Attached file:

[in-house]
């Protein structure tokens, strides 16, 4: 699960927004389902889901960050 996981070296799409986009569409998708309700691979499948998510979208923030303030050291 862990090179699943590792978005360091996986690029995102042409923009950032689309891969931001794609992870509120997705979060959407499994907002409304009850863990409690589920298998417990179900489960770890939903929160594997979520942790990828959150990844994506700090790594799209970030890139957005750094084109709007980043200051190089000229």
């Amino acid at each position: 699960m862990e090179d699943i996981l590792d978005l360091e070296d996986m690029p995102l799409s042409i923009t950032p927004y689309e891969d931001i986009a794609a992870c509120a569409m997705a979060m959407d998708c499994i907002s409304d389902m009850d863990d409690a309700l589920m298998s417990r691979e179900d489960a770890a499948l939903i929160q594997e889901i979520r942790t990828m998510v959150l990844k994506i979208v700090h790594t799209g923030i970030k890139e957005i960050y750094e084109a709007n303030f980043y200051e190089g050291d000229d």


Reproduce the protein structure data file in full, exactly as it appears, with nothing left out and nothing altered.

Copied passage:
[in-house]
């Protein structure tokens, strides 16, 4: 699960927004389902889901960050 996981070296799409986009569409998708309700691979499948998510979208923030303030050291 862990090179699943590792978005360091996986690029995102042409923009950032689309891969931001794609992870509120997705979060959407499994907002409304009850863990409690589920298998417990179900489960770890939903929160594997979520942790990828959150990844994506700090790594799209970030890139957005750094084109709007980043200051190089000229």
């Amino acid at each position: 699960m862990e090179d699943i996981l590792d978005l360091e070296d996986m690029p995102l799409s042409i923009t950032p927004y689309e891969d931001i986009a794609a992870c509120a569409m997705a979060m959407d998708c499994i907002s409304d389902m009850d863990d409690a309700l589920m298998s417990r691979e179900d489960a770890a499948l939903i929160q594997e889901i979520r942790t990828m998510v959150l990844k994506i979208v700090h790594t799209g923030i970030k890139e957005i960050y750094e084109a709007n303030f980043y200051e190089g050291d000229d």